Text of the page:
We started our tour at Tirat Carmel's police station, in the corner of HaPalmach and Laniado Streets.  The building was built in early 1948 as Village Chief Abdullah Salman's residence; regrettably, he hardly had time to enjoy it.

We walked down Laniado Street, passed by the public Sunrise Park and reached the end of the street. To the east (in front of us), we saw a sign saying Monheim Park. The park is dedicated to Monheim am Rhein, Tirat Carmel's German twin city. To the left, on al-Quff Hill, we could see a deserted building on 12 Laniado St., one of two buildings that used to house the Palestinian village's boys' school. A sign on the building states that soon a boutique hotel called Villa Carmel will be built here. Therefore, the landscape described here may change by the time you visit there. We erected a sign next to the building saying Tirat Haifa School.  

Before proceeding up the hill, we turned left towards Shifman School to see that the arched building is indeed the same building that housed the Palestinian school until 1948. If you manage to enter the school, you will be able to see an Arabic inscription over the entrance door. We returned to the hill, and from a vantage point next to the deserted school building we could clearly see Haifa's Denya Neighborhood on the opposite hill to the north – the source of most bombardments and attacks on al-Tira in 1947-48. On the hill slope between the riverbed and the edge of Denya used to be a residential neighborhood populated by the al-Bash clan. Today, only few remains of the destroyed houses can be seen, next to cactus trees, pine trees and thorns.

The road running along the riverbed to the east (to the right if you are standing on the hill and looking at Denya) used to lead to the village spring, and was therefore called Tariq al-'Ein (Spring Road). Abu Nizar(68), a refugee from the village, now lives in Haifa, told us that the house where he was born still stands on Tariq al-'Ein. About 100m from the deserted school building to the northeast down the hill we could see the half-destroyed al-Labani family house.

We walked back to Laniado St., took  the first turn right to HaZait St. , then turned left to HaDekel St. and at the end turned right on HaPalmach St. On 12 HaPalmach St. stands Em HaBanim Synagogue. This used to be the village mosque, which was expanded and converted into a synagogue. Opposite the synagogue, on the corner of Ha'Atzmaut St., we could see a single-story building that looked older that the adjacent buildings. This is an original building of the Palestinian village, which was used until 1948 as a café and restaurant center. Today, it is used for various purposes, including a carpentry shop and the synagogue's ladies' gallery.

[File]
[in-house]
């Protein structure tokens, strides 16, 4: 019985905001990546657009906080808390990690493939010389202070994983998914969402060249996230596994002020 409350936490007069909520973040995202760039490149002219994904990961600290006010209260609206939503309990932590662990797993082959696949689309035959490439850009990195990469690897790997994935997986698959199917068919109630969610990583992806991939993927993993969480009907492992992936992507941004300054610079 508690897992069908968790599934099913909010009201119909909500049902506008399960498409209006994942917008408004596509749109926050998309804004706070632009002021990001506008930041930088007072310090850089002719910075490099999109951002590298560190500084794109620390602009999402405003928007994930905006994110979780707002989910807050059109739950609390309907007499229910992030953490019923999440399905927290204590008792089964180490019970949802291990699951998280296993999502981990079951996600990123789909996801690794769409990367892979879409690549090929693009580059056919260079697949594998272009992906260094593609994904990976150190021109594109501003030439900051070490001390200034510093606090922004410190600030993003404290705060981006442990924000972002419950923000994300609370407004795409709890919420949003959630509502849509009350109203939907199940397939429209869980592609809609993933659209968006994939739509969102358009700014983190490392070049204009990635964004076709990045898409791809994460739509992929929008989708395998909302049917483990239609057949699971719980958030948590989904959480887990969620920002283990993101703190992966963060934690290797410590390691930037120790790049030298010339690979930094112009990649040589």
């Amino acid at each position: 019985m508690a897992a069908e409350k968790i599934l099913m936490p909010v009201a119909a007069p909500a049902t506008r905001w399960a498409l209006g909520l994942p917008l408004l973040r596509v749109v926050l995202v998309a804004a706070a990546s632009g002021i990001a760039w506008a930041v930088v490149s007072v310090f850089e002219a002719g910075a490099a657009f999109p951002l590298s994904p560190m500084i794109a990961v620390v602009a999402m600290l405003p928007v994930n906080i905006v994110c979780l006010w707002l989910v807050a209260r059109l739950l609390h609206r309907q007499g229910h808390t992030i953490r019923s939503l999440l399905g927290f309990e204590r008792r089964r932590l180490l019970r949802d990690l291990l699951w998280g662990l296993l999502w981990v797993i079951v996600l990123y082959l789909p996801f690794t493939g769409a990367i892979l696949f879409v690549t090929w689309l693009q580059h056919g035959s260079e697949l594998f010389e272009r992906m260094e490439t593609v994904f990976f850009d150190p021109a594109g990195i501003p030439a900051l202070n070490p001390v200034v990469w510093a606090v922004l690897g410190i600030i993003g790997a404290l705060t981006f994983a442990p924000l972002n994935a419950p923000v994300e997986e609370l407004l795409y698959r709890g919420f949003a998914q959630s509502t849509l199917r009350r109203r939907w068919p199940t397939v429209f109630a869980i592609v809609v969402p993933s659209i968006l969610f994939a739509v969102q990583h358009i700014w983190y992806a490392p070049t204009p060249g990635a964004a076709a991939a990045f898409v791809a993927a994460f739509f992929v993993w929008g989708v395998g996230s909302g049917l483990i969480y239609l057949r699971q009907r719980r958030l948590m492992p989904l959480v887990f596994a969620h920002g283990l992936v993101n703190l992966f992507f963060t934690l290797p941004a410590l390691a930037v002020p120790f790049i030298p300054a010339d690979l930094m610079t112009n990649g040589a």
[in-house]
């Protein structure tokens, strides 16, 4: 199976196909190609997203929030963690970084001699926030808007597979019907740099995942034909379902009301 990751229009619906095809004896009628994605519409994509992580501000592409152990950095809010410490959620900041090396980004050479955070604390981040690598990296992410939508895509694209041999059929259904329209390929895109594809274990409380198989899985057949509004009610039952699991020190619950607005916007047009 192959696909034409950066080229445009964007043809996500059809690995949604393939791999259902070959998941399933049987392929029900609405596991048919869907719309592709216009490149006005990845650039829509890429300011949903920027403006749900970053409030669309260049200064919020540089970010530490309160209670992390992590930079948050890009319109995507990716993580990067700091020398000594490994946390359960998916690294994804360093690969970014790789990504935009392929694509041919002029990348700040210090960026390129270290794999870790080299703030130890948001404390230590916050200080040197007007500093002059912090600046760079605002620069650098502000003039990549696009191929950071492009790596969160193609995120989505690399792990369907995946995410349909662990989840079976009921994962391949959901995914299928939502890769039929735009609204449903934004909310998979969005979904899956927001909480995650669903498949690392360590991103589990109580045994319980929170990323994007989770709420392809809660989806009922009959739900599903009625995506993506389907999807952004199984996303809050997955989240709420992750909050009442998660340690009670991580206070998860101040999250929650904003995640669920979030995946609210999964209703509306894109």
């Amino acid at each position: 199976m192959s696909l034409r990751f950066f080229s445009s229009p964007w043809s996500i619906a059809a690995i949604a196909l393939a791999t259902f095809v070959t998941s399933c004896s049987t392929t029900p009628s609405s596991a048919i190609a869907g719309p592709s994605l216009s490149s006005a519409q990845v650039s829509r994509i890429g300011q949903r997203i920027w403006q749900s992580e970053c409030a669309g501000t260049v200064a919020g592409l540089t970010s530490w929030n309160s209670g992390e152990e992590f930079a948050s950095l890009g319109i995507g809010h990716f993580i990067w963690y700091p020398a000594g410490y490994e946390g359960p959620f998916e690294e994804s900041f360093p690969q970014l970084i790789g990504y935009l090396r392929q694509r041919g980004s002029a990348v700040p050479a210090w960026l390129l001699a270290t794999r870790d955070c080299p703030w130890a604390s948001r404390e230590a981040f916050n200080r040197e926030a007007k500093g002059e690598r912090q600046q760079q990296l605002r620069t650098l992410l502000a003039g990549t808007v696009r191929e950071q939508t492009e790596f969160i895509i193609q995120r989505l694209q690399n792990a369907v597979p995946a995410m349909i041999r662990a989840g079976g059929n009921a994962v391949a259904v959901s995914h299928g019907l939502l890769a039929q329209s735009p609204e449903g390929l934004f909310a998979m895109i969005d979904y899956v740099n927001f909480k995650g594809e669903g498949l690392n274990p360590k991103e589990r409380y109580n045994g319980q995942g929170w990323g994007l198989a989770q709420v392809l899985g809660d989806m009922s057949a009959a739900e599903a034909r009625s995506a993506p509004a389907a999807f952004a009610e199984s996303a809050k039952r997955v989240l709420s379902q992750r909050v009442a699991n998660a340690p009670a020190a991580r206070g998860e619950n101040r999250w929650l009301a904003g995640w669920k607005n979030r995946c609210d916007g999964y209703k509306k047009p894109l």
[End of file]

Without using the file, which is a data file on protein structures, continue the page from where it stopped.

We proceeded north on HaPalmach St. and turned right on HaCharuv St. After about 100m we arrived at a public park (to the right). This park was built over ruins of old village buildings, including an ancient mosque and the village public courtyard called al-Manzul. This was where the villagers were grouped by the occupying Israeli military in 1948, pushed on buses and expelled to the Jenin area.

After walking down HaCharuv St. we could see on the left (to the north), along the street and on the hill slope, another village neighborhood. The Hajir family used to live there. In one of its houses, 13 people – including women, children and elderly – died when the Irgun militia blew it up on December 13, 1947. The State of Israel later demolished all the houses on the hill, and today all you can see are remains and cacti. There is also an old domed building – Shaykh Khalil's Tomb.

Down the road, near house no. 32, we reached al-Tira's main cemetery – the only one left. Israeli authorities destroyed the Palestinian village's other five cemeteries. The cemetery used to be surrounded by other village neighborhoods, which are now gone. At the eastern edge of the cemetery there used to be a pond with five spigots carrying water from the spring to the village. Today a new residential neighborhood is being built here, and the water facility is destroyed.

Kariman al-Far, a Palestinian young woman now living with her family in Sweden, joined our tour to visit her village for the first time. She asked Abu Nizar to take her to the water fountain as requested by her parents, who remember the pond and the spigots as one of the important sites of their village.

On the way back, Abu Nazar showed us several other Palestinian buildings scattered in today's Tirat Carmel, including the girls' school on 32 Herzel St. 

Zochrot's tour ended here. Forty people participated. During the tour, we erected signs, handed out the Remembering al-Tira – Haifa booklets printed especially for the tour, received explanations about the village history by refugees and discussed the Nakba and the Return.  

بيت مختار الطيرة / בית המוח'תאר

פארק מונהיים / متنزه مونهايم

جولة في طيرة حيفا / סיור בכפר אלטירה (חיפה)

جولة في طيرة حيفا / סיור בכפר אלטירה (חיפה)

סיור באלטירה / חיפא

مقاهي الطيرة / בתי קפה ומסעדות בטירה

جولة في طيرة حيفا / סיור בכפר אלטירה (חיפה)

مخطط الطيرة / מפה מהזיכרון - אלטירה ב 1948

جولة في طيرة حيفا / סיור בכפר אלטירה (חיפה)